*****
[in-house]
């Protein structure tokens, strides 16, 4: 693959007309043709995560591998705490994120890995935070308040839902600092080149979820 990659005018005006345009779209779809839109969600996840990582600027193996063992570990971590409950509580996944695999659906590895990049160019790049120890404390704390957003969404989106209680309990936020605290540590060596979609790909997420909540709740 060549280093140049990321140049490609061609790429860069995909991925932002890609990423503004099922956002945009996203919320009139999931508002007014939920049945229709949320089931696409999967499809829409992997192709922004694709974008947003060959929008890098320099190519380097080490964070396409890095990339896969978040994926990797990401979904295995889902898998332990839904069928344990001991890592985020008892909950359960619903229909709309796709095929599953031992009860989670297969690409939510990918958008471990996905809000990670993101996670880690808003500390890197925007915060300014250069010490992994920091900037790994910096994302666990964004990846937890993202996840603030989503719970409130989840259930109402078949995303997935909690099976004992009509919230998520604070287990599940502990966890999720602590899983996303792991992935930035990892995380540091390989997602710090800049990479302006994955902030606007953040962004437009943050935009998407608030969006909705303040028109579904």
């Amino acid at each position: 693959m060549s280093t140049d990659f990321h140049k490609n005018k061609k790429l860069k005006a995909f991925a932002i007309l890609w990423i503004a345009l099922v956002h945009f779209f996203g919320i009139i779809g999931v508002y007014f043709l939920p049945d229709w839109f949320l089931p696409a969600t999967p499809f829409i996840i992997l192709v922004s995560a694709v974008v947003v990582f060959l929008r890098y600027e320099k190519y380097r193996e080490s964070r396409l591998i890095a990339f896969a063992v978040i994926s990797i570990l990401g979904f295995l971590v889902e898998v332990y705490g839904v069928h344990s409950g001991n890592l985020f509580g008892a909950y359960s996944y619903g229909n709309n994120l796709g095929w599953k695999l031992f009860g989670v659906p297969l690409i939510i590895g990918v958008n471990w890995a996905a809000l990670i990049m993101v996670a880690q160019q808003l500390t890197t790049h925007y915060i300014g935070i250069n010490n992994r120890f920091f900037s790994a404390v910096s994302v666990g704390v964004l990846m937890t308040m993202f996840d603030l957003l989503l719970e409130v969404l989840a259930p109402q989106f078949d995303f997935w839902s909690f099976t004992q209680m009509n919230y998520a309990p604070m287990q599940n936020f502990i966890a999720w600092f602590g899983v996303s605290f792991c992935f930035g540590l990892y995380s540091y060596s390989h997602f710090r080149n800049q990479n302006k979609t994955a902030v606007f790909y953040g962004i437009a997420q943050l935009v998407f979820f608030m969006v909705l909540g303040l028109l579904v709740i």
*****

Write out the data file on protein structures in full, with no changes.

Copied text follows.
[in-house]
């Protein structure tokens, strides 16, 4: 693959007309043709995560591998705490994120890995935070308040839902600092080149979820 990659005018005006345009779209779809839109969600996840990582600027193996063992570990971590409950509580996944695999659906590895990049160019790049120890404390704390957003969404989106209680309990936020605290540590060596979609790909997420909540709740 060549280093140049990321140049490609061609790429860069995909991925932002890609990423503004099922956002945009996203919320009139999931508002007014939920049945229709949320089931696409999967499809829409992997192709922004694709974008947003060959929008890098320099190519380097080490964070396409890095990339896969978040994926990797990401979904295995889902898998332990839904069928344990001991890592985020008892909950359960619903229909709309796709095929599953031992009860989670297969690409939510990918958008471990996905809000990670993101996670880690808003500390890197925007915060300014250069010490992994920091900037790994910096994302666990964004990846937890993202996840603030989503719970409130989840259930109402078949995303997935909690099976004992009509919230998520604070287990599940502990966890999720602590899983996303792991992935930035990892995380540091390989997602710090800049990479302006994955902030606007953040962004437009943050935009998407608030969006909705303040028109579904």
């Amino acid at each position: 693959m060549s280093t140049d990659f990321h140049k490609n005018k061609k790429l860069k005006a995909f991925a932002i007309l890609w990423i503004a345009l099922v956002h945009f779209f996203g919320i009139i779809g999931v508002y007014f043709l939920p049945d229709w839109f949320l089931p696409a969600t999967p499809f829409i996840i992997l192709v922004s995560a694709v974008v947003v990582f060959l929008r890098y600027e320099k190519y380097r193996e080490s964070r396409l591998i890095a990339f896969a063992v978040i994926s990797i570990l990401g979904f295995l971590v889902e898998v332990y705490g839904v069928h344990s409950g001991n890592l985020f509580g008892a909950y359960s996944y619903g229909n709309n994120l796709g095929w599953k695999l031992f009860g989670v659906p297969l690409i939510i590895g990918v958008n471990w890995a996905a809000l990670i990049m993101v996670a880690q160019q808003l500390t890197t790049h925007y915060i300014g935070i250069n010490n992994r120890f920091f900037s790994a404390v910096s994302v666990g704390v964004l990846m937890t308040m993202f996840d603030l957003l989503l719970e409130v969404l989840a259930p109402q989106f078949d995303f997935w839902s909690f099976t004992q209680m009509n919230y998520a309990p604070m287990q599940n936020f502990i966890a999720w600092f602590g899983v996303s605290f792991c992935f930035g540590l990892y995380s540091y060596s390989h997602f710090r080149n800049q990479n302006k979609t994955a902030v606007f790909y953040g962004i437009a997420q943050l935009v998407f979820f608030m969006v909705l909540g303040l028109l579904v709740i």